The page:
Speed is a massive determinant of successful athletic performance. We hear it all the time, I need to be faster to the ball, I need to be faster to beat my opponent.
So what we normally do is jump straight into acceleration drills, top end speed drills, plyometrics etc… And that’s fine, we need to train fast to be fast BUT most of the time athletes don’t have a proper foundation to develop speed from. It’s essentially like trying to build up weight on a squat when we can’t control a body weight squat with proper form. We get away with it for a while but eventually something in the chain will break down and we can get injured, it’s exactly the same with speed training.
Even getting away from the injury side of things, if we look at speed from a power point of view the aim of acceleration is to develop power through the foot, transferring if up through the kinetic chain to drive us forward. If we have a kink in the chain anywhere we “leak” energy meaning we’re not using the power we’ve generated to its full extent. A simple solution to this is pulling things back a step and taking the time to build a solid base before we look to get faster.
So how do we do this??
Answer: WALL DRIVES……. We see them done all the time but if you follow a very simple concept by Loren Landow, (the 4 Ps of speed) you’ll be able to put your wall drives to great use.
What do the 4 Ps stand for??
It’s a logical sequence from simply finding the correct posture right through to developing rhythm and tempo when we get to the patterning phase
1 – POSTURE
Can we find and hold the correct posture we need for acceleration?? If we don’t have a good foundation the house starts to crack and eventually falls down. Take time to get this P right before you go anywhere else…
- 45 deg angle on wall or bar
- Head tucked back into neutral position
- Shoulders pulled back (now this changes, I like to cue tight shoulders for someone starting out as it encourages tension down the posterior chain BUT as an athlete gets more advanced this flips to pushing the bar or wall away!!)
- Ribs down and hips tucked under (core engaged)
- Weight through mid to fore foot, heels just off ground (NOT on balls of feet)
2 – POSITION
Once we find the correct posture what happens when we drive the knee up in to a unilateral stance??
The table below is what we normally see V’s what we should see happen…
|Knee drive too high or too low||Knee drive so thigh is perpendicular to |
torso not parallel to the ground
|Heel tucked under thigh or glutes||Open shin angle with heel pulled away from glute*|
|Foot dropped or toes pointed||Locked foot with midfoot pulled up to shin|
|Hip drop on stance leg (seen from behind)||Level pelvis with minimal rotation on stance leg (seen from behind)|
Ideally what we’re looking for is to DRIVE THE KNEE AND KICK THE WALL
*keep shin angle slightly less than 90 deg for novice athletes but as they get stronger and more elastic open shin angle accordingly.
3 – PLACEMENT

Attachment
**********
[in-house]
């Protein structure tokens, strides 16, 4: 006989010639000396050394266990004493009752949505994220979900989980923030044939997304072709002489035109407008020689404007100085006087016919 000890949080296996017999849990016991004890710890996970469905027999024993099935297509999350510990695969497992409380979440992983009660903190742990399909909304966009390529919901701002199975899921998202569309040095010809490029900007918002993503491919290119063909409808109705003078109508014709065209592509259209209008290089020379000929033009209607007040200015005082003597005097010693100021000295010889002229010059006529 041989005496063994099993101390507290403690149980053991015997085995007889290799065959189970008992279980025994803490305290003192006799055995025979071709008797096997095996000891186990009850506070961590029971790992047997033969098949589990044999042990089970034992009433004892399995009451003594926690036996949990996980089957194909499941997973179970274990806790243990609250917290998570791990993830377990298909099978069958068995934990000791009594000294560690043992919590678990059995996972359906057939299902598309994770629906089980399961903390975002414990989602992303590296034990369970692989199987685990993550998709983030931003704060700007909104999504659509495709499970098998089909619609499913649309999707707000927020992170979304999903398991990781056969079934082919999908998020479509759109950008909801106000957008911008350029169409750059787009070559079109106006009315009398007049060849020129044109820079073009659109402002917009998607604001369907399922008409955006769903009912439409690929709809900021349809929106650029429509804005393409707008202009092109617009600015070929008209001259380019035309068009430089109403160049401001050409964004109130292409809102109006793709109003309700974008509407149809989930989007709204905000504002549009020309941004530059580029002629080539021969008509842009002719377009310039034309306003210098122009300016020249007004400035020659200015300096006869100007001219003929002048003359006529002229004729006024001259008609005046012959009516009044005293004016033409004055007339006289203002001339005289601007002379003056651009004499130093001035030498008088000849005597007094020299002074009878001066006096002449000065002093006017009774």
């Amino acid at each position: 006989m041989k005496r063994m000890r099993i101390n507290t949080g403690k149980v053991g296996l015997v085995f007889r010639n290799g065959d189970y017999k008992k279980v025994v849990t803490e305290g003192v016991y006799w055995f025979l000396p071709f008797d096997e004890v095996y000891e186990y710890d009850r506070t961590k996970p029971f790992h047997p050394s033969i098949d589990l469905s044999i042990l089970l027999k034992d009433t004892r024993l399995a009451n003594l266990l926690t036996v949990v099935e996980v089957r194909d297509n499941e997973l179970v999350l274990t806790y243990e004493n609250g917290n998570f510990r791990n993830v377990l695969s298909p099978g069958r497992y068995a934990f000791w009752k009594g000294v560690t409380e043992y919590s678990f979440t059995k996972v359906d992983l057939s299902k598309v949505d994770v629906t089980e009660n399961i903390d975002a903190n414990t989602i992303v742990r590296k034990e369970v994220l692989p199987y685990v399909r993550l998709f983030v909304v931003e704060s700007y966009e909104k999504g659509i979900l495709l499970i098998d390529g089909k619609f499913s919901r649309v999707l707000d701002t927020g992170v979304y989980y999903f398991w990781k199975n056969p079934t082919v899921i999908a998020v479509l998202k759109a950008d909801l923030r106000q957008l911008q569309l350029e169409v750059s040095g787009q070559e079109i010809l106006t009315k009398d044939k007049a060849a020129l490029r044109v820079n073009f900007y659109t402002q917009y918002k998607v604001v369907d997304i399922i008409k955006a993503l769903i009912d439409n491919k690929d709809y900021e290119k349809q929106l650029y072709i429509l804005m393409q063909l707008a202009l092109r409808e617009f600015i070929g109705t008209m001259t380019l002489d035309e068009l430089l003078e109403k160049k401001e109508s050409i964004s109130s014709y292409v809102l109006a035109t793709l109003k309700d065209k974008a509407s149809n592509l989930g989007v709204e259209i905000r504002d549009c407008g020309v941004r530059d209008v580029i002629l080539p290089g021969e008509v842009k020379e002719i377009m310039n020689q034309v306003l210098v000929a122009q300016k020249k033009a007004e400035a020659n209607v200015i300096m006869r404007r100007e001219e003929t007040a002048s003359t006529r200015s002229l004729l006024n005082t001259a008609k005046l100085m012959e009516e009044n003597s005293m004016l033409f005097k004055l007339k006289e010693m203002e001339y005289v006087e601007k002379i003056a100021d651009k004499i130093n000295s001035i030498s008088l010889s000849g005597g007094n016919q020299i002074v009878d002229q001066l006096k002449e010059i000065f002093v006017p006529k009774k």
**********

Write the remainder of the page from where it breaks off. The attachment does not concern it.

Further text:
Now that we have the hip, knee, ankle and posterior chain locked and loaded with the proper position, what happens when we strike the ground with the foot??
When accelerating the aim is to direct the force through the foot back behind the body to propel us forward (every action has an equal and opposite reaction!!) so what we’re looking for is the following
- Foot strike is under or slightly behind the hips or centre of mass
- Foot strike is on the mid foot not the toes
*as we get more advanced we can start to look at keeping a locked foot and ankle throughout the drive but to begin with if we can strike the correct position with the mid foot we’re on the right track.
4 – PATTERN
This is where we start to look at developing pattern to the actual drive part of wall drives.
- Start off from the proper position with a simple “1 count” knee switch from left knee up to right knee and stick the top position. All we’re looking to see here is can the athlete find and maintain the correct posture and position on the knee switch working on alternating sides each time.
- If they’re comfortable with that take it up to a “2 count” going from left to right and back to left again, now we’ve introduced a little bit more chaos but the aim is the same… can the athlete find and maintain the correct posture and position on the final knee drive.
- Lastly we’ll take it up to a “3 count” starting on the left with 3 switches ending up with a right knee drive. At this stage we’re starting to really challenge rhythm and tempo for the athlete, can they maintain a proper balanced rhythm while maintaining posture, position and placement?
*Closing your eyes and listening to the foot strike on this one can help you pick up imbalances between sides. So is the athlete striking the ground harder on one side which could indicate a strength imbalance or are they spending too much time on the ground on one foot which could signal a need for more reactive training and ground reaction force development.
So now you have some very simple tools to put to use with your athletes to develop their speed that will cost you absolutely NOTHING but a little bit of consistency and attention to detail.
Click the video above to see the drills in action and check out some of the other videos while you’re there for more tips to on how to make your training more effective.
As always if you have any questions or if there anything you’d like to see covered just let me know.
If you’re interested in maximising your potential come train with us at Doolin Performance, click here to book a free consultation and screening!!